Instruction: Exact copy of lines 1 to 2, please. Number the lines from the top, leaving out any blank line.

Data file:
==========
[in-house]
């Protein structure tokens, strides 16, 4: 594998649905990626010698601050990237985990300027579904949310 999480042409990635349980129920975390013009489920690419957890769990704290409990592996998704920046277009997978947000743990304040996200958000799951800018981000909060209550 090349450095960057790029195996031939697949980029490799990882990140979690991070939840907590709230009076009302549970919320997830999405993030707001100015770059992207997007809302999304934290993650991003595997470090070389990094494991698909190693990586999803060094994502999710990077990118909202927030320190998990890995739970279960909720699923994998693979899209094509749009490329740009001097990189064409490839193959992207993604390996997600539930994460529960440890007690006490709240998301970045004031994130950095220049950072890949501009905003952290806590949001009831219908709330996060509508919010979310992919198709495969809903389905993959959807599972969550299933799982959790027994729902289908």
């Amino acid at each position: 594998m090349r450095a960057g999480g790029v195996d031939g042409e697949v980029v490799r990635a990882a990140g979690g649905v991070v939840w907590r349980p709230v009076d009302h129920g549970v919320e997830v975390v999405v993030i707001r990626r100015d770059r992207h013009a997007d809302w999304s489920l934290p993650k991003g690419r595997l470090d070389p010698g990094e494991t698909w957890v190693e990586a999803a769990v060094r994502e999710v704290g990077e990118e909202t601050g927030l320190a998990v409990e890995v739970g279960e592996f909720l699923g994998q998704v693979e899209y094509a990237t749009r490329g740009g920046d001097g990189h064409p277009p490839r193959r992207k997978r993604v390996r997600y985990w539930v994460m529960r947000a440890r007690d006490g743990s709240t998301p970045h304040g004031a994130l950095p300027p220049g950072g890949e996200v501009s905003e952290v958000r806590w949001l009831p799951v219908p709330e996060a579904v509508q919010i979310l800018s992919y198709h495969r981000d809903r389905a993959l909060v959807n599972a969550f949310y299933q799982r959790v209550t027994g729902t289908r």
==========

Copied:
[in-house]
């Protein structure tokens, strides 16, 4: 594998649905990626010698601050990237985990300027579904949310 999480042409990635349980129920975390013009489920690419957890769990704290409990592996998704920046277009997978947000743990304040996200958000799951800018981000909060209550 090349450095960057790029195996031939697949980029490799990882990140979690991070939840907590709230009076009302549970919320997830999405993030707001100015770059992207997007809302999304934290993650991003595997470090070389990094494991698909190693990586999803060094994502999710990077990118909202927030320190998990890995739970279960909720699923994998693979899209094509749009490329740009001097990189064409490839193959992207993604390996997600539930994460529960440890007690006490709240998301970045004031994130950095220049950072890949501009905003952290806590949001009831219908709330996060509508919010979310992919198709495969809903389905993959959807599972969550299933799982959790027994729902289908």